Here’s a fun pop quiz for those of us who think we are worldly in our ways.
What, in aggregate dollars, is the largest mobile payments country on earth?
Did you guess the United States? Wrong! It’s Kenya. Thirty percent of its GDP passes through a dumb-phone texting ability called mPesa.
Next question: What, in per capita terms, is the largest YouTube-consuming nation on earth?
I bet you’re thinking it’s the US. Wrong again! It’s Saudi Arabia. And the largest plurality of users are women watching education videos.
If I named a country that has declared war on corruption and plans, in three years, to have their entire nation LTE (leap-frogging 3G and 4G) and have everyone under 21 own a tablet, where would you guess?
This news is a huge counter-narrative and serves as a lens to how emerging growth markets are in the early days of changing the global tech landscape. Have US investors gotten the memo?
Some have noticed. General Atlantic (out of their London offices) understands this. Tiger Global (who invested in Maktoob, the Yahoo! of the Middle East that was bought by Yahoo!, which subsequently spun out Souq.com) puts their money where their mouths are. Operating tech companies (Google, Microsoft, Intel, Vodafone, Cisco, PayPal, Linkedin, Facebook, and Twitter) understand it.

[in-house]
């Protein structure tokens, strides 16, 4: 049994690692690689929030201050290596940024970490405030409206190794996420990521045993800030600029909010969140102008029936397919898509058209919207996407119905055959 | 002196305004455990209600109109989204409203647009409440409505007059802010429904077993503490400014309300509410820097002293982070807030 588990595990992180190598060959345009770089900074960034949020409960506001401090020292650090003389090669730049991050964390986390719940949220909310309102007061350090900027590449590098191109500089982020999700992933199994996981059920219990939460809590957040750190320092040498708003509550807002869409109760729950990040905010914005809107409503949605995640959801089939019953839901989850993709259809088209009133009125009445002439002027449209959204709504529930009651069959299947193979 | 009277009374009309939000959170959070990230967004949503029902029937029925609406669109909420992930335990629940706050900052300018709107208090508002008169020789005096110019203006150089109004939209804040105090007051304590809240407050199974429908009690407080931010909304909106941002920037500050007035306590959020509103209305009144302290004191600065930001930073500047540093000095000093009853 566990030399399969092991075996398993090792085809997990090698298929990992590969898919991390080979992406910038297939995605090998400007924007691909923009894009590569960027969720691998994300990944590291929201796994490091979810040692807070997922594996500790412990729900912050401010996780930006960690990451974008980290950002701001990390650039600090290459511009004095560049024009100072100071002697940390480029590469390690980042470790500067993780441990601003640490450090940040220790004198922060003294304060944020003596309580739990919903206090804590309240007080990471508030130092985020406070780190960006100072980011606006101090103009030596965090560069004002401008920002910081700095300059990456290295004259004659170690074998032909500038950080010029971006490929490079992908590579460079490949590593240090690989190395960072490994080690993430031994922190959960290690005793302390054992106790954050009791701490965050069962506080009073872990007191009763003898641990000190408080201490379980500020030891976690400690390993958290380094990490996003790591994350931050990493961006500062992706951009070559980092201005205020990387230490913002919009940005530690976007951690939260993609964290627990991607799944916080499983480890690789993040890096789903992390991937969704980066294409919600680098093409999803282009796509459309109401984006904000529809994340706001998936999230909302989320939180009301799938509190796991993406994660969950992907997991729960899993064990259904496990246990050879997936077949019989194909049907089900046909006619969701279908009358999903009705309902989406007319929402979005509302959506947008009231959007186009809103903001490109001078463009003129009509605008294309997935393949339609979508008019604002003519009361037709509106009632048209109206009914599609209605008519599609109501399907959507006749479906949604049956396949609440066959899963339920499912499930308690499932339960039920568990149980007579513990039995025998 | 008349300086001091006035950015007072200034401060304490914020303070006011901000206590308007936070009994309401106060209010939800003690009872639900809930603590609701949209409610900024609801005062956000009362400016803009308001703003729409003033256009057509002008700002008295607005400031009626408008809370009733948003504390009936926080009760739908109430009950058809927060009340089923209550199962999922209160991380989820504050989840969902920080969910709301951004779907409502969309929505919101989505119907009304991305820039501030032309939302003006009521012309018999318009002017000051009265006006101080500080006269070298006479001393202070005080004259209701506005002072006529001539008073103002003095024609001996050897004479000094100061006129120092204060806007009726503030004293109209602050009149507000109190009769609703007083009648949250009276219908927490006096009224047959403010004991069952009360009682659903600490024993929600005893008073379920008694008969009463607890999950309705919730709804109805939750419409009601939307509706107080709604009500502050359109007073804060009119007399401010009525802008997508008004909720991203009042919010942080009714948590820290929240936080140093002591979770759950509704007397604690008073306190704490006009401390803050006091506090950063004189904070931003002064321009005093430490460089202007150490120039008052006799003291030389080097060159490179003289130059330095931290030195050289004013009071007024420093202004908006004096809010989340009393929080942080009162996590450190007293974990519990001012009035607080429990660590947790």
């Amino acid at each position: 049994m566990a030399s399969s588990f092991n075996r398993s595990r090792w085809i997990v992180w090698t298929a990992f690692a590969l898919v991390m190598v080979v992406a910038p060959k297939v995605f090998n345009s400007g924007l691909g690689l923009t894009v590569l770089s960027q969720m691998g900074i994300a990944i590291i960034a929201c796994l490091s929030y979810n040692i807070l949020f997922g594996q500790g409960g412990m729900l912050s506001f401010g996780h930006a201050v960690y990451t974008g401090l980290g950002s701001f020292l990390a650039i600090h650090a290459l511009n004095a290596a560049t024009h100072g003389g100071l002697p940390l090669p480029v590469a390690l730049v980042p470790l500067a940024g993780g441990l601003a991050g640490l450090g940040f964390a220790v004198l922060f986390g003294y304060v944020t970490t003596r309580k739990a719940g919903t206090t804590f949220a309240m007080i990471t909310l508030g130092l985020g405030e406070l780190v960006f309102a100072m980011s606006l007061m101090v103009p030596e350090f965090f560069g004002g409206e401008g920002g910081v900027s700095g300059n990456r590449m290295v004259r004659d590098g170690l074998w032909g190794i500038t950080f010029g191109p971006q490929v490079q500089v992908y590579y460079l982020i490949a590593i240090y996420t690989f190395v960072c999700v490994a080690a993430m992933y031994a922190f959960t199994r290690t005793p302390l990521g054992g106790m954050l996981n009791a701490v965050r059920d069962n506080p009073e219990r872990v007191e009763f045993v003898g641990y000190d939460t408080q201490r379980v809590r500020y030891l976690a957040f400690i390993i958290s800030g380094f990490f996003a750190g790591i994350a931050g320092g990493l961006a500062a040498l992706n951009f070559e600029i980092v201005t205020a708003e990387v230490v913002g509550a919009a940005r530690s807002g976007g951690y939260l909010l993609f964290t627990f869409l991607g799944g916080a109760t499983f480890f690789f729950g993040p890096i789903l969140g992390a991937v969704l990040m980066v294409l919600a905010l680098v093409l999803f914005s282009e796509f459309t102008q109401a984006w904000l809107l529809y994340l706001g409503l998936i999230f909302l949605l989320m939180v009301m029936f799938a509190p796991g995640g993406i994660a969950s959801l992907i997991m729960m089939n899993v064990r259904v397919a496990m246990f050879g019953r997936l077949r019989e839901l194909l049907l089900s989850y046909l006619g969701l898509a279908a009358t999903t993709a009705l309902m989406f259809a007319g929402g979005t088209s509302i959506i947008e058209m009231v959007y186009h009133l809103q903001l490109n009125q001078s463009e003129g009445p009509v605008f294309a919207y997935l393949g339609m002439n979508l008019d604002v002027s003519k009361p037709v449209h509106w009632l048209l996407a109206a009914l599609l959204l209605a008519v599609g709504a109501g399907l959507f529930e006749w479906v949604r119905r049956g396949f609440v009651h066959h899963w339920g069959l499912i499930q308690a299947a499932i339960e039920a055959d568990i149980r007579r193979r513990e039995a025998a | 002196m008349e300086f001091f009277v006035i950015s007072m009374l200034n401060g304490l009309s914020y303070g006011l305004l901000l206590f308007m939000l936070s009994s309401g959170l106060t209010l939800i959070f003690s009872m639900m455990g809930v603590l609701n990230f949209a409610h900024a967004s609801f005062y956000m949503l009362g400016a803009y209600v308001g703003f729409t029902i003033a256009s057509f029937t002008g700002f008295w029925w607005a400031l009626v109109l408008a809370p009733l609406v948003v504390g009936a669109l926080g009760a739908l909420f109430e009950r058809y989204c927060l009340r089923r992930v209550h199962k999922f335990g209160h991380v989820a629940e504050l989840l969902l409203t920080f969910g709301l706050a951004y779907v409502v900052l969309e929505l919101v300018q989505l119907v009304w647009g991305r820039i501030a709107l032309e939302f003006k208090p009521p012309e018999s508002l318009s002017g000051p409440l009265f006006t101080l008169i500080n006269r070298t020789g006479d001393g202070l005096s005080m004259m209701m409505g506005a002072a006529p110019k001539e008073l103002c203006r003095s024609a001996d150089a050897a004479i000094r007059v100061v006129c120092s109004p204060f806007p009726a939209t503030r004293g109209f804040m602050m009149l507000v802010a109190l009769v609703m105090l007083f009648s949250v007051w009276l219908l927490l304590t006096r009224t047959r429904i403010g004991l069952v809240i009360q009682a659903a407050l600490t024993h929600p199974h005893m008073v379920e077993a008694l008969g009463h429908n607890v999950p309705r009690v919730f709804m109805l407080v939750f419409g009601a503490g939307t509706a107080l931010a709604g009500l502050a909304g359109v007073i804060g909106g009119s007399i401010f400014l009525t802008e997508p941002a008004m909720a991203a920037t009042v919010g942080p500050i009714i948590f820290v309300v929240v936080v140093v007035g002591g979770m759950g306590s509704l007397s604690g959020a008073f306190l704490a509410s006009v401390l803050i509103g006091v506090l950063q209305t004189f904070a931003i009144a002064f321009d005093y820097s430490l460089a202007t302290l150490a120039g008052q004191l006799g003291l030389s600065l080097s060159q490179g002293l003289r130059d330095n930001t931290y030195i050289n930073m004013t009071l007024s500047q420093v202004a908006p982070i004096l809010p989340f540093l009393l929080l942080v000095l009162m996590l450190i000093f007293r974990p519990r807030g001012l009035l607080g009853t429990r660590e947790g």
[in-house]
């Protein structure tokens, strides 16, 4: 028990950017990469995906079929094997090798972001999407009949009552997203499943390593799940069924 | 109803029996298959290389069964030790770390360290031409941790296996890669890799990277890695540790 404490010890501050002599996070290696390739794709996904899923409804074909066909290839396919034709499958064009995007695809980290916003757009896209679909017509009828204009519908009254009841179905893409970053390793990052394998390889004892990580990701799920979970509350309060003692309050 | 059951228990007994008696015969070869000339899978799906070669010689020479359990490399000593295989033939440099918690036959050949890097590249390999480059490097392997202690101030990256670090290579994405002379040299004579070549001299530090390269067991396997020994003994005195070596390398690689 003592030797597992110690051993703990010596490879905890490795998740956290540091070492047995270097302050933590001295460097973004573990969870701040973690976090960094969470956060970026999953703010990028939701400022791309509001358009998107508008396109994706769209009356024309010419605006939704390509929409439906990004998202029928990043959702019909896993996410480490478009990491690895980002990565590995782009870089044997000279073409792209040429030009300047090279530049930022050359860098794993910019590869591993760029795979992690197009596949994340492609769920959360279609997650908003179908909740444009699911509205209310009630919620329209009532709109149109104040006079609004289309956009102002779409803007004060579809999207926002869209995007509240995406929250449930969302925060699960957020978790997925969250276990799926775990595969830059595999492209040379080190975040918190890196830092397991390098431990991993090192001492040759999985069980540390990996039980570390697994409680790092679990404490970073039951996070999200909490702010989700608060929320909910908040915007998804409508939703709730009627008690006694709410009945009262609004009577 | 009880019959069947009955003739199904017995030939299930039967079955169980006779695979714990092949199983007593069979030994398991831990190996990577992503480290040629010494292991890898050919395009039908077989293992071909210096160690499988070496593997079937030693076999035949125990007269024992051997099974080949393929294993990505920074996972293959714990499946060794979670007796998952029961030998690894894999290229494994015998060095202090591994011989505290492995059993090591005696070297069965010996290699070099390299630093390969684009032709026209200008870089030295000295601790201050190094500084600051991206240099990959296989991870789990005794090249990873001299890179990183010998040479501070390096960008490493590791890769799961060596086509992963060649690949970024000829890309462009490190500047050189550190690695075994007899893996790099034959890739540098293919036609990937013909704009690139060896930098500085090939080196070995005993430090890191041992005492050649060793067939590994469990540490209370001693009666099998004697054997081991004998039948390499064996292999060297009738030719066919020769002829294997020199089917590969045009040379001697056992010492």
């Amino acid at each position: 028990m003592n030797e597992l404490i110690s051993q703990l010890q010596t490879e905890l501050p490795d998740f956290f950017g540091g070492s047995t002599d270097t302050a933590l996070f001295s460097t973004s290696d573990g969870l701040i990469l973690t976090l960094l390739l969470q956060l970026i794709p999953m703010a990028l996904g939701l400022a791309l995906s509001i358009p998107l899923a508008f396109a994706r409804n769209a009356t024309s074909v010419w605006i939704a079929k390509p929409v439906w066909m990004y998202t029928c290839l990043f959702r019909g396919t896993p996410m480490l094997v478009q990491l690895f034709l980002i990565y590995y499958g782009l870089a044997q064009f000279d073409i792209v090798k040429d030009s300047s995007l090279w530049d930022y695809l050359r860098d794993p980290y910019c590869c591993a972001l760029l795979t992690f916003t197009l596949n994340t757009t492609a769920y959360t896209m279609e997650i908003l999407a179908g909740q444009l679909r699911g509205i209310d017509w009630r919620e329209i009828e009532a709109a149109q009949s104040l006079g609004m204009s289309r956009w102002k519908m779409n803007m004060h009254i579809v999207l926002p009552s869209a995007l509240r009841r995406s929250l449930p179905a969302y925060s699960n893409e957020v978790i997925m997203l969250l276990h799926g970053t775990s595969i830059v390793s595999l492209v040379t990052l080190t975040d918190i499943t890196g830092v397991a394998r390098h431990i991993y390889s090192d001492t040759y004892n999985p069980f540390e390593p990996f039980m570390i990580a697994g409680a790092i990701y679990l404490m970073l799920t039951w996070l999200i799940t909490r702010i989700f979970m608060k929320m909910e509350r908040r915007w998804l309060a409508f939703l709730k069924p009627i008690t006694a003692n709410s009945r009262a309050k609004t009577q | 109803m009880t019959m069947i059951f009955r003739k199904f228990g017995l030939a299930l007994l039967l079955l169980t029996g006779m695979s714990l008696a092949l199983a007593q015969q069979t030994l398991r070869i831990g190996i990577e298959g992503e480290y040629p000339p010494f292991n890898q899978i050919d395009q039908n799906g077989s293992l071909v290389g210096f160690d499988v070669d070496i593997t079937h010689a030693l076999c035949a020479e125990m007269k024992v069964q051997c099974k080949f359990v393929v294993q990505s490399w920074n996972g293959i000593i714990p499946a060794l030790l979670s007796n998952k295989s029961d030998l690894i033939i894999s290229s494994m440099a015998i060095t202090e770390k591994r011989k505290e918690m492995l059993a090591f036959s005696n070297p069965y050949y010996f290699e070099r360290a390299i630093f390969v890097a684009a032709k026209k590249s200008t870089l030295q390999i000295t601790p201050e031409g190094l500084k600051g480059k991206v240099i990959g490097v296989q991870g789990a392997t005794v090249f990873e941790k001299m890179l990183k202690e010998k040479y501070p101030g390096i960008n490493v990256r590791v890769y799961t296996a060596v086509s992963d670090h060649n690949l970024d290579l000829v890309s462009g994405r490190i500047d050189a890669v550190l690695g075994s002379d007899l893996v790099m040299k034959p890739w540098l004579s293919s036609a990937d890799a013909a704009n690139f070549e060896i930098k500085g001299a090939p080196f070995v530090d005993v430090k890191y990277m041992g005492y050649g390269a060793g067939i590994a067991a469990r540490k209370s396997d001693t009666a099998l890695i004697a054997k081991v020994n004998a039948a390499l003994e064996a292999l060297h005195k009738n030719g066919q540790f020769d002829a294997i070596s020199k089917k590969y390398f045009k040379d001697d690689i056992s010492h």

But Western VC’s are slow, and US VCs in particular are slow to catch on to this trend. In part, this is because US investors are accustomed to seeing the best US deals, and they are used to dealing with our ecosystem, our rule of law, the network effect of talent that is Silicon Valley, and other places here that are attracting dollars accordingly.
At the same time, our internally focused friends have also not quite figured out how to engage in a coming world of 5 billion smartphones — where literally billions of people will have super computing on their person in corners of the world we have all but ignored.
Too many Western VCs are of the mindset of: We’ll go where there is big market cap (“may lose money in China, but we’ve got to be there”), or where we can outsource cheaply. They will have their offices in Israel, China, Brazil, India perhaps, but also believe if they find world-class entrepreneurs, they will be willing to move where the action is.
But they are missing how the world is shifting when there is ubiquitous access to the very software they helped invent! Great entrepreneurs want to stay home, and now more than ever, they can. And market opportunities are springing up around them at scale.
To make it globally in tech, it used to be like the World Series in baseball — all about making it in the US. This is changing. Now I see companies in the Middle East and elsewhere that will make a fortune not thinking about the US as a market because the other markets are so big. Souq.com is all about their region, then Africa perhaps. I doubt Baidu or Tencent in China, or Yandex in Russia, or Mercado Libre in Brazil and Latin America spend five minutes wondering about whether they need the US to succeed.
I’m not saying the US isn’t central to the future of innovation, entrepreneurship, or venture investing. It will be. I’m not saying these new giants will ignore us. They won’t.
I am saying that the world is changing dramatically, and ideas, innovation, entrepreneurial excellence, market power and investment prowess is now being unleashed bottom-up, everywhere.